Different Slants

Seeing the World from a New Angle

When Being Lithuanian Wasn’t Enough…by Robert M. Katzman

Filed under: Uncategorized — Bob at 3:32 pm on Sunday, July 12, 2020

On the eve on my 40th surgery, on my foot this time in August, I was reminded of a truly remarkable incident which occurred in mid-December, 1992. The date of the operation is significant as you will see. I was 42 at that time.

For about six months, there was at first a slight occurrence of burning in my left ankle, then that gradually increased, and since I was self-employed at that time, there was no possibility in asking for time off to find out what the problem was. After a while, by late Fall, the burning was constant and elevating my leg at work did no good. This was a mystery. I had never been injured on my ankle and was never involved with sports.

My main doctor, Lee Freedman, recommended that I see a specialist he knew about at the University of Chicago Medical Center, a Dr. Zukauskas. Dr. Freedman began to give me directions, but I assured him that I knew my way around Hyde Park pretty well, having been born there in 1950 and having started what became Bob’s Newsstand on August 21, 1965, where I worked seven days a week in order to pay all my expenses, and most of all, my tuition at the University of Chicago Laboratory School, or Lab School, for short.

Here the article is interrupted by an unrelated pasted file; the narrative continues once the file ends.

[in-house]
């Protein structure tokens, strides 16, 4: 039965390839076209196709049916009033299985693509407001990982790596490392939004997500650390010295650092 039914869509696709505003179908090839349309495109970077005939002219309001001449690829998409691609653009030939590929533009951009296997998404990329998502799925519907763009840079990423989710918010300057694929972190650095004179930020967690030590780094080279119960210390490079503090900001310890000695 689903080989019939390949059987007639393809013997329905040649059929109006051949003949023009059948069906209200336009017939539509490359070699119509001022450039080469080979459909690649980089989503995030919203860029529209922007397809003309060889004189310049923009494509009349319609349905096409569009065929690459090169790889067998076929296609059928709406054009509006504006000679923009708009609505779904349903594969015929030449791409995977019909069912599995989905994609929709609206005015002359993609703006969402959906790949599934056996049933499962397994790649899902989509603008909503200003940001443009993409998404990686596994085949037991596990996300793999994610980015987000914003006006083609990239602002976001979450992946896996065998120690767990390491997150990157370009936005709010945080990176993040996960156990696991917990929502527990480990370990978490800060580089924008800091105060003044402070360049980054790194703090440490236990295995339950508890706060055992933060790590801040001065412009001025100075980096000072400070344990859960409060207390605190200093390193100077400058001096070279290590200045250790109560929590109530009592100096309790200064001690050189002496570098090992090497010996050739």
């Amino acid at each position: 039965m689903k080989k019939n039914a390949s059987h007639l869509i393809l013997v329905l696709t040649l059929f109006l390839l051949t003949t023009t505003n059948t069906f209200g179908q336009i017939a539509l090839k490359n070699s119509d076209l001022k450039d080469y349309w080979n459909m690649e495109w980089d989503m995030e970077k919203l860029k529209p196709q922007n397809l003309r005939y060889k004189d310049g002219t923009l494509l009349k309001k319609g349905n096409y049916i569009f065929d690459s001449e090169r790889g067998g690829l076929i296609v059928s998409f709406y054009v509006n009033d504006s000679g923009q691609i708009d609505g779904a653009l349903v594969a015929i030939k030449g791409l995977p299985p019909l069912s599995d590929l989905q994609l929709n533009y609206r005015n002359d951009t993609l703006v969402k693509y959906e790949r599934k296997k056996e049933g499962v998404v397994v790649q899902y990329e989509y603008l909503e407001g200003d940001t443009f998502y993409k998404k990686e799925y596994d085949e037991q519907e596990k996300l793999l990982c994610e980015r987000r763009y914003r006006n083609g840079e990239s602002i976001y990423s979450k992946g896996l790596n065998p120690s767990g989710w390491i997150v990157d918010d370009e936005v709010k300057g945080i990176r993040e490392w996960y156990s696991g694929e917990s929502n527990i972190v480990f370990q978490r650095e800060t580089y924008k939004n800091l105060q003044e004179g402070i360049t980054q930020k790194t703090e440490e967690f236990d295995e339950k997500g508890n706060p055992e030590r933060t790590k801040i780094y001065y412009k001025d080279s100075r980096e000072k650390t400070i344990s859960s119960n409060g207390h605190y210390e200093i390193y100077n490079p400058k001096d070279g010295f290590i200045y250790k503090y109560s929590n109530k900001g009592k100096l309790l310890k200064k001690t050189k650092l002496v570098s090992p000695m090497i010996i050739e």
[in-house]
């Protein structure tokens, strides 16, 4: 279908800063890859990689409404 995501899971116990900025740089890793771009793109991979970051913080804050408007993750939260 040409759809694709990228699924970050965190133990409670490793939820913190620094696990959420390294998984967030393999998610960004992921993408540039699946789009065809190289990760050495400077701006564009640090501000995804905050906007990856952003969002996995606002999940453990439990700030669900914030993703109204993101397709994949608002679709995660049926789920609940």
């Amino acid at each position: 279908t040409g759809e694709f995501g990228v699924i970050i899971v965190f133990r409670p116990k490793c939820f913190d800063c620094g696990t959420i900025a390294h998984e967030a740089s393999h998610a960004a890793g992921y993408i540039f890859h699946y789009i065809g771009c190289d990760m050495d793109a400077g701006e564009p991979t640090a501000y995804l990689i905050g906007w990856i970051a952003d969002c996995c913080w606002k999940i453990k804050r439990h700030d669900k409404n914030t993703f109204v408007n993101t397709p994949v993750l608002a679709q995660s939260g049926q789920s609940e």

It was famous place in America where experiments in innovative education were tried out and it was about one hundred years old. I’d tested to get in, but still had to pay full tuition because I wasn’t a child of the University’s faculty, nor brilliant enough to get a scholarship if they even offered that.

So, though that school was the chance of a lifetime for me to maybe actually learn something or become something, to go there meant–except for doing all my homework in the school’s library every day–to run the wooden newsstand I’d built at 51st and Lake Park meant getting up at 4 am to open it and deal with the truck drivers and rush hour, then race off to school on my bike, and return after 3:15 pm to resume running the place until the next rush hour was over by 7 pm. No dances, no sports, no parties, no girlfriend, no nothing.

School and work, every day of the year, including every holiday, or I could lose my precious Chicago license to operate on that corner. Chicago was the last city in America with four daily newspapers, and they were very powerful in those long ago days. Chicago allowed the newspapers to regulate the newsstand and therefore, all of the news vendors, like me.

Since the newsstand had to be open all day, I had hired a man to run it the summer before I became a sophomore, a Bill Reynolds. He was born on July 11,1896, had one arm and one leg, was 69 when I met him (an age which I finally achieved myself in 2019), and who originally operated that same corner newsstand in 1912 when he was 16, after being run over by a train. It was common then for disabled men to be given newsstand to run so they could support themselves. Chicago once had thousands of them.